Conformity under uncertainty: Reliance on gender stereotypes in online hiring decisions

Eric Luis UHLMANN, R. SILBERZAHN

Behavioral and Brain Sciences

février 2014, vol. 37, n°1, pp.103-104

Départements : Management et Ressources Humaines

Mots clés : Psychology, Behavioral Sciences, Neurosciences & Neurology


We apply Bentley et al.'s theoretical framework to better understand gender discrimination in online labor markets. Although such settings are designed to encourage employer behavior in the northwest corner of Homo economicus, actual online hiring decisions tend to drift southeast into a "confirmation bias plus weak feedback loops" pattern of discrimination based on inaccurate social stereotypes

Consumer Attitude Metrics For Guiding Marketing Mix Decisions

D. HANSSENS, K. PAUWELS, S. SRINIVASAN, M. VANHUELE, G. YILDIRIM

Marketing Science

juillet-août 2014, vol. 33, n°4, pp.534-550

Départements : Marketing, GREGHEC (CNRS)

Mots clés : Consumer attitude metrics, Responsiveness, Potential, Stickiness, Sales conversion, Hierarchical linear model, Cross-effects model, Empirical generalizations, Dynamic programming model, Optimal marketing resource allocation

http://dx.doi.org/10.1287/mksc.2013.0841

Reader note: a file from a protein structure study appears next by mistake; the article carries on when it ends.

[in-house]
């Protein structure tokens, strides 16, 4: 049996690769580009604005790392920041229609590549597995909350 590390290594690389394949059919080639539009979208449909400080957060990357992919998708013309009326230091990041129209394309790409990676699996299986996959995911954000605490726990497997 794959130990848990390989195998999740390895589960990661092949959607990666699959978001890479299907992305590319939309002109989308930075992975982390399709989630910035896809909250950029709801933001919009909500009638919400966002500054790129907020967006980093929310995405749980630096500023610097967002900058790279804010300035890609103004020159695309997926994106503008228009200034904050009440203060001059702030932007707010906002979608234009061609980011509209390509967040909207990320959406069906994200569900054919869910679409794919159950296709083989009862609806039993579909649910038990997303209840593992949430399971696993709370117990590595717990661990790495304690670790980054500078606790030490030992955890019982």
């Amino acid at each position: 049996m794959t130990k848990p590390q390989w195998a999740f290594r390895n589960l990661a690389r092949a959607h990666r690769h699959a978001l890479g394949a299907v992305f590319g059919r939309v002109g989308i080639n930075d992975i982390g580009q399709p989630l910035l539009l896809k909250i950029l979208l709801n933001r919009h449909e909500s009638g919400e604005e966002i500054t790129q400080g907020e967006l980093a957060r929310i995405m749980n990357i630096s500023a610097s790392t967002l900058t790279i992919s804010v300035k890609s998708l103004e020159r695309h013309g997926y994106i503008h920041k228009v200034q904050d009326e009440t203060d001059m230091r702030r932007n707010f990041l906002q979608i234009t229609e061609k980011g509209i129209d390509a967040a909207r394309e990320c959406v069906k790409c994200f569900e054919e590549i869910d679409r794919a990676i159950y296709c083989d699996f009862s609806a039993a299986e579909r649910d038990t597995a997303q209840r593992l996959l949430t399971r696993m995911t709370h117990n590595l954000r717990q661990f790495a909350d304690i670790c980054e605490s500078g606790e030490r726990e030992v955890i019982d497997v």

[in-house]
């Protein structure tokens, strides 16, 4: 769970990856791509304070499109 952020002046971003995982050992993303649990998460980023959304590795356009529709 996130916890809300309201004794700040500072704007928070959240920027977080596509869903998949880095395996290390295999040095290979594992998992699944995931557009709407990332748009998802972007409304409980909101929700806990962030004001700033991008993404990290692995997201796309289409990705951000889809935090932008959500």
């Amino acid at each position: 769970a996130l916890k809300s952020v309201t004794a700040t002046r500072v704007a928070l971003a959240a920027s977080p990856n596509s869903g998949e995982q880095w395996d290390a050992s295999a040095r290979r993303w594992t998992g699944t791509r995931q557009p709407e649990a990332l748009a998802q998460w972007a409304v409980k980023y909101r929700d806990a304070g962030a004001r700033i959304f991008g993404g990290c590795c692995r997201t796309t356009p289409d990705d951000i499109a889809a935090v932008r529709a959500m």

Marketing managers often use consumer attitude metrics such as awareness, consideration, and preference as performance indicators because they represent their brand's health and are readily connected to marketing activity. However, this does not mean that financially focused executives know how such metrics translate into sales performance, which would allow them to make beneficial marketing mix decisions. We propose four criteria—potential, responsiveness, stickiness, and sales conversion—that determine the connection between marketing actions, attitudinal metrics, and sales outcomes.We test our approach with a rich data set of four-weekly marketing actions, attitude metrics, and sales for several consumer brands in four categories over a seven-year period. The results quantify how marketing actions affect sales performance through their differential impact on attitudinal metrics, as captured by our proposed criteria. We find that marketing–attitude and attitude–sales relationships are predominantly stable over time but differ substantially across brands and product categories. We also establish that combining marketing and attitudinal metrics criteria improves the prediction of brand sales performance, often substantially so. Based on these insights, we provide specific recommendations on improving the marketing mix for different brands, and we validate them in a holdout sample. For managers and researchers alike, our criteria offer a verifiable explanation for differences in marketing elasticities and an actionable connection between marketing and financial performance metrics